The best thing to do is have your client talk to a construction attorney, who will most likely tell them to hire a licensed local roofing contractor to have the roof redone, if the client is worried about the job being done correctly they can hire a General Contractor to oversee the work being done by the licensed roofing contractor.
 

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Discussion Starter · #18 · (Edited)
Are you a licensed Roofer, or a licensed General contractor?

The reason I ask is because unless you are, the court would not recognize your opinion as to the problems with the roof.

The best thing to do is have your client talk to a construction attorney, who will most likely tell them to hire a licensed local roofing contractor to have the roof redone, if the client is worried about the job being done correctly they can hire a General Contractor to oversee the work being done by the licensed roofing contractor.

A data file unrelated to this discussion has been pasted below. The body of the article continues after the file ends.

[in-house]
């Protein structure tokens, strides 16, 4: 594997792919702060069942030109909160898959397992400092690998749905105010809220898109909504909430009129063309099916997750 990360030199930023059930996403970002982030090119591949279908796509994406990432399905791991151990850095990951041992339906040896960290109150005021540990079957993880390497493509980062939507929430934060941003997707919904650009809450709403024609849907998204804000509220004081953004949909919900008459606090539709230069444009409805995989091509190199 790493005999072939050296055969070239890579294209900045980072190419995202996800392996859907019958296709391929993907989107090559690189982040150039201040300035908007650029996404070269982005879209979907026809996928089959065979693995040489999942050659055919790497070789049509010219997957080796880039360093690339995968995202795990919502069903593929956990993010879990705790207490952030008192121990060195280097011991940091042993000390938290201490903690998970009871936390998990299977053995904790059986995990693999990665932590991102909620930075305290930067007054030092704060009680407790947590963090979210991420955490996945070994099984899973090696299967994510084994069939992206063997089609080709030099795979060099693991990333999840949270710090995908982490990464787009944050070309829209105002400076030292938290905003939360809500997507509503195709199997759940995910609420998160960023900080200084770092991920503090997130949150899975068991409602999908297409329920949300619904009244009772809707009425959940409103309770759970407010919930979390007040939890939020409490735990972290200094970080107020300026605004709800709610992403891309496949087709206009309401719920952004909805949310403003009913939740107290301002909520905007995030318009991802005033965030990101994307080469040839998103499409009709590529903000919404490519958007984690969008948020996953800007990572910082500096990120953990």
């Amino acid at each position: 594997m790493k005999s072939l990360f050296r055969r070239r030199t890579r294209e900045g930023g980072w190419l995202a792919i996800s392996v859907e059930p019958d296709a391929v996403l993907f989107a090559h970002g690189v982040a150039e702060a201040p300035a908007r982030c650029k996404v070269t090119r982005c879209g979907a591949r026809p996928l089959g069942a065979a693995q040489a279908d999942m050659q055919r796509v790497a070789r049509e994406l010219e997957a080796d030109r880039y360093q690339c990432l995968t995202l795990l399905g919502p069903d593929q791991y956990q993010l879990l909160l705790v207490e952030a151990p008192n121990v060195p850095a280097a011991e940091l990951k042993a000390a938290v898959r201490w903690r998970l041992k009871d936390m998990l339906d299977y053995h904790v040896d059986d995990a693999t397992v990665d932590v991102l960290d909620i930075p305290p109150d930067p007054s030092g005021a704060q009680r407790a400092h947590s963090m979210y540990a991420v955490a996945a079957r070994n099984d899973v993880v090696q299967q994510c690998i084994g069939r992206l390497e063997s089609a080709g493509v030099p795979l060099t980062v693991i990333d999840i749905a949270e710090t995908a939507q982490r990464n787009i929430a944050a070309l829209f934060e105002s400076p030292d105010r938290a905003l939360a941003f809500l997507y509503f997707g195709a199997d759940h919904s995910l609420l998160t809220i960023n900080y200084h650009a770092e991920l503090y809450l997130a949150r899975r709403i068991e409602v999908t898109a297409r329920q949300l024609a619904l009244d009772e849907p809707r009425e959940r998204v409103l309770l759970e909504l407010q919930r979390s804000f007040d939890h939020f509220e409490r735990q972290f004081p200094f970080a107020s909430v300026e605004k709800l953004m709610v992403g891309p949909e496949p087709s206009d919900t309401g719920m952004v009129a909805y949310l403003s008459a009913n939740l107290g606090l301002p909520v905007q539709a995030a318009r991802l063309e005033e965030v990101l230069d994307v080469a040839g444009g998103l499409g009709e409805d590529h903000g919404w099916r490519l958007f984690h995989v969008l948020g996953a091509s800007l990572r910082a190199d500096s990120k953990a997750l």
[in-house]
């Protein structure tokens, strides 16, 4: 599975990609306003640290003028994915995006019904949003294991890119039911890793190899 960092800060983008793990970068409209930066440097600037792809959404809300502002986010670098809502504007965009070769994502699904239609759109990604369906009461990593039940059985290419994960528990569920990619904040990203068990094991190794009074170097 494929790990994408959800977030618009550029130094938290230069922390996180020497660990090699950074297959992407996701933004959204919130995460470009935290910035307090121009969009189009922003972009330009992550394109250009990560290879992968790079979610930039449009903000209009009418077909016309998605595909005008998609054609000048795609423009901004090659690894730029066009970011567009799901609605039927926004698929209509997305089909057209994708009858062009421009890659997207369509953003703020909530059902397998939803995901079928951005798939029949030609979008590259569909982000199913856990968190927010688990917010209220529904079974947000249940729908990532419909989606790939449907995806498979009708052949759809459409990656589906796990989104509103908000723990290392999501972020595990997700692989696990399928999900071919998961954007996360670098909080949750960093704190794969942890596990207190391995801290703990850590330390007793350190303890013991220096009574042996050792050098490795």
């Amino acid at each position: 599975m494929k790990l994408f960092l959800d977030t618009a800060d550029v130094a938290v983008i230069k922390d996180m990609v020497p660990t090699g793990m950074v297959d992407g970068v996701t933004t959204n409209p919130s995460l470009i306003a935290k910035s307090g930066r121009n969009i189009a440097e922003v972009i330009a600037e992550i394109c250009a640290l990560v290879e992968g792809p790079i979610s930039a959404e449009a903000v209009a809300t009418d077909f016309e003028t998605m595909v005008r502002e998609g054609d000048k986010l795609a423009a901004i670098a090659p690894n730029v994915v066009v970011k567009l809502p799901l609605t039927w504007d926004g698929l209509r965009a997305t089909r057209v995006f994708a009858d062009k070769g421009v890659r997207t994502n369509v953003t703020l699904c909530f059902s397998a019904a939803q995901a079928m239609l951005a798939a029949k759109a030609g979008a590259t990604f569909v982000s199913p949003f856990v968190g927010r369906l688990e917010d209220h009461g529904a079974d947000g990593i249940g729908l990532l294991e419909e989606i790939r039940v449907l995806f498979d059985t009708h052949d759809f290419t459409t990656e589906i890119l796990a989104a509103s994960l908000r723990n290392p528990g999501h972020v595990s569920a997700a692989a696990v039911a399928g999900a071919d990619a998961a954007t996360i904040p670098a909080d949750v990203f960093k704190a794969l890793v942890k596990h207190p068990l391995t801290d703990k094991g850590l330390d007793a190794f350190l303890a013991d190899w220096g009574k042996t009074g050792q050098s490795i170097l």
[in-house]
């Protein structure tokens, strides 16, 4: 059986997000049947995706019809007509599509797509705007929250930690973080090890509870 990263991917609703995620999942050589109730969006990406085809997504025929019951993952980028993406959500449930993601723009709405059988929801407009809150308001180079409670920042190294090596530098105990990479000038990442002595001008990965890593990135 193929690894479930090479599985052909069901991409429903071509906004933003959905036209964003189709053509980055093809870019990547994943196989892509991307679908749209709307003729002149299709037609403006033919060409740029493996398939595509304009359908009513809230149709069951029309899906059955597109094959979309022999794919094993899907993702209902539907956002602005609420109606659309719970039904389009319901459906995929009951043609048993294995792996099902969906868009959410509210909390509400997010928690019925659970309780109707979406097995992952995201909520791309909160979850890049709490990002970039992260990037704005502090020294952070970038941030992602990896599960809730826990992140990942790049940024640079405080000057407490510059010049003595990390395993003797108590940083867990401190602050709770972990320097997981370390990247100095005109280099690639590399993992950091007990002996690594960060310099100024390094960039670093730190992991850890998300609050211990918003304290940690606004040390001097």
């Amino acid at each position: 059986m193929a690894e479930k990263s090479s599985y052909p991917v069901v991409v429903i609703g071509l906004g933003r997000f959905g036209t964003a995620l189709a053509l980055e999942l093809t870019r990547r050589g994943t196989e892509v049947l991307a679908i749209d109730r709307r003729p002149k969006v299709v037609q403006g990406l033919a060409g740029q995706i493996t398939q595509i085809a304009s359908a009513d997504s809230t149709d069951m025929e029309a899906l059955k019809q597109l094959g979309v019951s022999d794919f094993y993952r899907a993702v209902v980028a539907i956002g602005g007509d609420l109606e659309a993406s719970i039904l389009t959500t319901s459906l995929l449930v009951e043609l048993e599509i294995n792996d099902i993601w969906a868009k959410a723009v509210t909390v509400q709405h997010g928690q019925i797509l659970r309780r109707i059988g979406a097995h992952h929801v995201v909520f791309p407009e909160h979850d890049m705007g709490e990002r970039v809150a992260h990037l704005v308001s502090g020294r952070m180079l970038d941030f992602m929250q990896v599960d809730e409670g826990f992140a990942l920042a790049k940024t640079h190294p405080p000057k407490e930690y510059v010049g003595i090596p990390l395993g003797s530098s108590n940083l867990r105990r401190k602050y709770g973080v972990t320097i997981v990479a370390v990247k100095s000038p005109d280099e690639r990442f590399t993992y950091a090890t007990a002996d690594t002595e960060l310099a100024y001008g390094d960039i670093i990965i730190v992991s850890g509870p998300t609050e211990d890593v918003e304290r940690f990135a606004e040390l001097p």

No, Im not a GC. Im only licensed to drywall and paint. But I have someone I trust. Whether or not he can help, idk.

It turns out the guy has relocated to Orlando, and for the most part, we havent been able to contact any previous homeowners that have hired him. It seems that the nails were shot deep, ultimatley causing the problems. This could cause an issue.. How could I possibly convince a roofer to lend a hand in going after the BI, when he basically has to see the guy every day?

DOing some research, it seems most of the inspections werent thorough enough after this particular storm.

Its not looking good, and I still havent heard back from the homeowner regarding what his lawyer says. Bah.